Can it be Used to Detect Ovarian Cancer?
Currently the only blood test used to help diagnose ovarian cancer is one that detects the CA-125 antigen. This test is reported to only return a true positive result for about 50% of stage 1 cancers, and is therefore not a good test for early detection when used on its own. For stages 2, 3 and 4, the test is about 80% accurate in detecting the presence of ovarian cancer.
Apart from the problems with sensitivity (i.e. missing true positive cases) of the CA-125 blood test, it is also not very specific for ovarian cancer. A number of women’s reproductive disorders can give a false positive result, that is, CA-125 in the blood will be elevated, but there is no cancer.
For example, endometriosis, benign ovarian cysts, pelvic inflammatory disease and first trimester pregnancy can all produce higher levels of CA-125. In addition, other non-reproductive disorders can elevate CA-125. For example cirrhosis, pancreatic cancer and certain other cancers.
If you have a CA-125 level of 35 Units per milliliter or greater, this would be considered high and your doctor should be conducting other tests. Other tests will indicate if the elevated CA-125 level is due to ovarian cancer or something less serious.
The test is less accurate in premenopausal women compared to postmenopausal women. This is because there are other conditions in premenopausal women that can increase the CA-125 level. In summary, the CA-125 test should not be used on its own to detect ovarian cancer, but rather combined with a transvaginal sonogram for example, or other pelvic exam, to improve its accuracy.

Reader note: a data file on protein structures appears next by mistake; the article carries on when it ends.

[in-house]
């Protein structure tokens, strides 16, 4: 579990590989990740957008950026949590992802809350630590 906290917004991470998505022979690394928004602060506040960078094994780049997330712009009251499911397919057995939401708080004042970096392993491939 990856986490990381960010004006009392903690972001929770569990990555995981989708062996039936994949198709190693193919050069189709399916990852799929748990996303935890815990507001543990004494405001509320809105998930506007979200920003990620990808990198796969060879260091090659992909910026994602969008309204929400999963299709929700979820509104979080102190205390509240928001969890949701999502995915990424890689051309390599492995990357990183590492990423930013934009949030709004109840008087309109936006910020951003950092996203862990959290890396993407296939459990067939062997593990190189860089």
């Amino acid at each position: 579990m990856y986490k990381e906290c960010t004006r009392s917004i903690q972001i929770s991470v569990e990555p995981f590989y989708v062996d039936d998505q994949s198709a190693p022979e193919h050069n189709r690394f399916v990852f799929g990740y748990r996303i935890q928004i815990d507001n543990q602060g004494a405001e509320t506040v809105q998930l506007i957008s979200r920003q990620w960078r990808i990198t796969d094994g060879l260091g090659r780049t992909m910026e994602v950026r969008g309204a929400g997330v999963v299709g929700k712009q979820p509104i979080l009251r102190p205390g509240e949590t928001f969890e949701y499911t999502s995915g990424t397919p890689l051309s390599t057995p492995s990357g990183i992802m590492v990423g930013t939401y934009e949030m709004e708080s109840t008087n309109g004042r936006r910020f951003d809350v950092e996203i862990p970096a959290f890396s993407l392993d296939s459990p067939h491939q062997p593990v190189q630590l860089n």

Developing New Tests
The aim of the research in my lab is to determine which early changes in ovarian cancer can be detected in the blood. This could be used to make a sensitive and specific test for detecting ovarian cancer in the early stages, when it is most curable. A number of labs around the world are also looking for markers of ovarian cancer in the blood.
Many studies have been published on a variety of markers in the blood that are reported to detect ovarian cancer. A few of these have been brought to the market. These include OvaSure, which was developed at Yale University and Ovplex, developed in Melbourne, Australia.
These tests claim to detect ovarian cancer with high sensitivity and specificity, however they have only been tested in small patient samples, and have been quite controversial.
The US Federal Drug Administration (FDA) has advised the makers of OvaSure to stop selling the product on account of the small amount of research conducted.
While scientists are working hard to find an accurate and easy to perform blood test for ovarian cancer, we women must remain vigilant and listen to our bodies, as only we can know when something isn’t right. The tests commercially available should be used with caution, and as always, consulting closely with a doctor is essential in obtaining the right diagnosis.